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Trent Reznor Looks Ahead to New Nine Inch Nails LP

Singer addresses departures of Adrian Belew and Eric Avery

Trent Reznor of Nine Inch Nails performs in Melbourne, Australia.
Martin Philbey/Redferns
June 25, 2013 9:50 AM ET

If Trent Reznor surprised fans when he announced recently that he had secretly been working on Nine Inch Nails' impending album Hesitation Marks (out September 3rd), they weren't the only ones: the new LP came as a surprise to Reznor, too, he told L.A. radio station KROQ, as reported by Radio.com.

What started as a couple of tracks for a greatest hits collection he owed his old label, Interscope Records, soon snowballed into enough cuts for an album. Reznor said he "was seizing the moment of inspiration," though at the time wasn't sure if he would even release the songs. 

100 Greatest Artists: Nine Inch Nails

Eventually, Reznor signed with Columbia Records (which released the LP from his side project How to Destroy Angels) and put out "Came Back Haunted," the first single from Hesitation Marks, a few weeks back. The singer said he will likely release a video for the song, directed by David Lynch, by the end of this week. 

Reznor has also pieced together a completely new touring lineup for Nine Inch Nails – though that group has already seen a few shakeups. Following the departure of bassist Eric Avery, King Crimson guitarist Adrian Belew (who does appear on Hesitation Marks) also bowed out.

Reznor said the lineup changes have been "disruptive," adding, "you can spend a lot of time hypothesizing, imagining and projecting what it's gonna be with this chemistry and this recipe of people in a room playing music, and in reality it rarely is that."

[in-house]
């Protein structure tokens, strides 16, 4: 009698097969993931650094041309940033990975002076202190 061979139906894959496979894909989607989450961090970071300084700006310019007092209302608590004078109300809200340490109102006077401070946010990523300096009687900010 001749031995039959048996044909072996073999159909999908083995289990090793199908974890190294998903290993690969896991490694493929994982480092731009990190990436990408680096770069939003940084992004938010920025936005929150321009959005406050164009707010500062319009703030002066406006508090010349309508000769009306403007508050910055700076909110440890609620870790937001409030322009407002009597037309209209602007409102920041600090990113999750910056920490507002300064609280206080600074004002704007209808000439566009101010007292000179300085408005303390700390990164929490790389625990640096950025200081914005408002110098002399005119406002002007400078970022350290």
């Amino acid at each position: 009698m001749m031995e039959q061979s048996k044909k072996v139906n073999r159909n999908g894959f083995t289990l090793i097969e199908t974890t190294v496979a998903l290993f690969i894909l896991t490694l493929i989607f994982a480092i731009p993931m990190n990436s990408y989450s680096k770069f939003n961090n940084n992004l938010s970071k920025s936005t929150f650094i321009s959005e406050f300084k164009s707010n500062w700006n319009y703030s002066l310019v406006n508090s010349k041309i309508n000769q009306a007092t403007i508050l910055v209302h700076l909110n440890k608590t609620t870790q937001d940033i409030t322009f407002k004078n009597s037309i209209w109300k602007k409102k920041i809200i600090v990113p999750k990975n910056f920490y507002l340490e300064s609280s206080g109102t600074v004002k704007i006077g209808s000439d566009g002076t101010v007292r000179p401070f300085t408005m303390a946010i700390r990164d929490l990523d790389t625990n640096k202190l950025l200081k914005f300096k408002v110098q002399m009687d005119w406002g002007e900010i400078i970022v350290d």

Still, Reznor's confident in the band he's set to tour with this fall: "It's felt like a wrench in the works at times, but at the same time it's made me rethink a lot of how we put this together, and I think where we're ending up at is a place that's much truer to what Nine Inch Nails should be . . . and better in the long run."

Reznor also divulged a bit about the stage setup for NIN's upcoming live dates – some festivals this summer, and a massive tour this fall – comparing it to 2008's "very video heavy" Lights in the Sky tour. "I've always enjoyed the idea of presenting the band in an interesting way and paying attention to the production and stage design," Reznor said. "It frames the music. And if you're paying to come see a show, I think you should be taken to a different place. It should be an experience not just for your ears, but it envelopes you."

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